Recent advances in deep reinforcement learning (RL) have led to considerable progress in many 2-player zero-sum games, such as Go, Poker and Starcraft. The purely adversarial nature of such games allows for conceptually simple and principled application of RL methods. However real-world settings are many-agent, and agent interactions are complex mixtures of common-interest and competitive aspects. We consider Diplomacy, a 7-player board game designed to accentuate dilemmas resulting from many-agent interactions. It also features a large combinatorial action space and simultaneous moves, which are challenging for RL algorithms. We propose a simple yet effective approximate best response operator, designed to handle large combinatorial action spaces and simultaneous moves. We also introduce a family of policy iteration methods that approximate fictitious play. With these methods, we successfully apply RL to Diplomacy: we show that our agents convincingly outperform the previous state-of-the-art, and game theoretic equilibrium analysis shows that the new process yields consistent improvements.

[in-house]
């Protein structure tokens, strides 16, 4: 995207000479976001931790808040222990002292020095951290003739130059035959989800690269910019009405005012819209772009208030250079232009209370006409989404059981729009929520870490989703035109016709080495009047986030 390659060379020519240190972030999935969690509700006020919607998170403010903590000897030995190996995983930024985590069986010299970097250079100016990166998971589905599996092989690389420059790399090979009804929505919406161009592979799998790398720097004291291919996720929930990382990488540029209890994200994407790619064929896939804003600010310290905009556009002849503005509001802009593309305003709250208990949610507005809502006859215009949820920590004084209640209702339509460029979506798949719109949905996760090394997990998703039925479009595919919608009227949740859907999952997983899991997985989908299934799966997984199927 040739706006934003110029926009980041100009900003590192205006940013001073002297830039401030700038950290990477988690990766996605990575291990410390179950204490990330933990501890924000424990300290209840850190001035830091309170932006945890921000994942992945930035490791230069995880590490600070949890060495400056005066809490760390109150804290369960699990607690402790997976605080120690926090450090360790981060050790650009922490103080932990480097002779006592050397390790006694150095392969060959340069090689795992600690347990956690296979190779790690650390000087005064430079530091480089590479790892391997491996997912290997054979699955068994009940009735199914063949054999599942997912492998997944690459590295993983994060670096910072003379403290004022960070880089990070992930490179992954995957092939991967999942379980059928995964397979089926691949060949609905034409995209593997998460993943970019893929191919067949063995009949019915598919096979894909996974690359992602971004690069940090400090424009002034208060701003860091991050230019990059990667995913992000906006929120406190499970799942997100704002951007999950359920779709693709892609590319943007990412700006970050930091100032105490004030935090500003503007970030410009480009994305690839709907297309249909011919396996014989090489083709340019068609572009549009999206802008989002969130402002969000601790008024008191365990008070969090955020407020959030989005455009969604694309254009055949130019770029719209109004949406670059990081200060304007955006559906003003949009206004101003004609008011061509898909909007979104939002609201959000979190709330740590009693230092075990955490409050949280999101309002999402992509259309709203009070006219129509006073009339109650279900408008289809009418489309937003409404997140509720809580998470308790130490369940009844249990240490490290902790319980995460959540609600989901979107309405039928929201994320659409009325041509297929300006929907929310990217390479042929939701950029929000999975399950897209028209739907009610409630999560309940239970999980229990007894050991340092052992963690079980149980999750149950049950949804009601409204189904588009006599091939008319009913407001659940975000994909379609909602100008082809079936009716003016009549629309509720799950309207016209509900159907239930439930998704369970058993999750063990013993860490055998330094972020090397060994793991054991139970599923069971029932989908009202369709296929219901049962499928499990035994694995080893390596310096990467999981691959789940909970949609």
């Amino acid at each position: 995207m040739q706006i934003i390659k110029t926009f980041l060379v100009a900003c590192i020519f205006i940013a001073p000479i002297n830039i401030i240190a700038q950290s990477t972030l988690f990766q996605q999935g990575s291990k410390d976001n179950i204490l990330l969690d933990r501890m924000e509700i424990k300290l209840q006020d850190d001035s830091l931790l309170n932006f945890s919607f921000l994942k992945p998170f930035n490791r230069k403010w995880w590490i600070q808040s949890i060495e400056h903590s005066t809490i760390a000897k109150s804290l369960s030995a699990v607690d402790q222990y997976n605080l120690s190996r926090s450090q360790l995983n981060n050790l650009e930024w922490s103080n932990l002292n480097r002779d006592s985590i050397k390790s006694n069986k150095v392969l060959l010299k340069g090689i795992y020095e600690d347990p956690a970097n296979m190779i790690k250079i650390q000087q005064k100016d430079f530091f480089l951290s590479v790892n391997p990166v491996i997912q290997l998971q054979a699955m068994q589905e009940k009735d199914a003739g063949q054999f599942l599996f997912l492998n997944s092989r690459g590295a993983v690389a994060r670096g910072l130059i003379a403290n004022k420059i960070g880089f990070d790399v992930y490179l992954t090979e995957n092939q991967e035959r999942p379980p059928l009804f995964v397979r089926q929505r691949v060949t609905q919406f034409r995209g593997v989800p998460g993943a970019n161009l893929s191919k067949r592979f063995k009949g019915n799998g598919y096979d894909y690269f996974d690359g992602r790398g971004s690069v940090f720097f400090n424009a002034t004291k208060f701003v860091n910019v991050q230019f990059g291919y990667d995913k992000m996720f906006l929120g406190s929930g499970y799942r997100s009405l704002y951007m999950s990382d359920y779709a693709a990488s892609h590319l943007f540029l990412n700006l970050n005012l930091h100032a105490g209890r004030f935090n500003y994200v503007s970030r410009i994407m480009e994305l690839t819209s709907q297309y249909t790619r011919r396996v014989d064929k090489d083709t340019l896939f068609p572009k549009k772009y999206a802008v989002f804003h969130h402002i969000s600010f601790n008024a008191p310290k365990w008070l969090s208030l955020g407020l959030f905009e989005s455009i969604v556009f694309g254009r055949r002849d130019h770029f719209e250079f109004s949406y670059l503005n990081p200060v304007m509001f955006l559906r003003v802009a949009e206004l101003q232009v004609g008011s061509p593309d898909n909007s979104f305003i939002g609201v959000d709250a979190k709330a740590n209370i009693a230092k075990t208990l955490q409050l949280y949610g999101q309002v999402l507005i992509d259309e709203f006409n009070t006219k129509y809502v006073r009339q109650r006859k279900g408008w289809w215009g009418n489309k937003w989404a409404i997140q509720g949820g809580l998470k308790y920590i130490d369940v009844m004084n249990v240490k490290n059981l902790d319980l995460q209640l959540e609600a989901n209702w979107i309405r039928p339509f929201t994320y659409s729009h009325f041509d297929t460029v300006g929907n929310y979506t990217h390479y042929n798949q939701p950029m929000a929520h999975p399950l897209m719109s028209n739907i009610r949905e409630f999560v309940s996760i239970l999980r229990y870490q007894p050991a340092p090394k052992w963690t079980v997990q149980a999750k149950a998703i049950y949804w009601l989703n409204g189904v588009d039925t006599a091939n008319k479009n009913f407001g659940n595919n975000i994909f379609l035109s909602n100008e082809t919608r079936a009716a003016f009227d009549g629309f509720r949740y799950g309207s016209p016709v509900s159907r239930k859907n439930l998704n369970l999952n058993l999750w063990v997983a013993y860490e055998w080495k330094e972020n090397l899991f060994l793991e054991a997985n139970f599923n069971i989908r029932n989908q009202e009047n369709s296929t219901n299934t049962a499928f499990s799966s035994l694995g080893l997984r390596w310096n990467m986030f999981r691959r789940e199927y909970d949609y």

Speakers: Thomas Anthony, Tom Eccles, Andrea Tacchetti, János Kramár, Ian Gemp, Thomas Hudson, Nicolas Porcel, Marc Lanctot, Julien Perolat, Richard Everett, Satinder Singh, Thore Graepel, Yoram Bachrach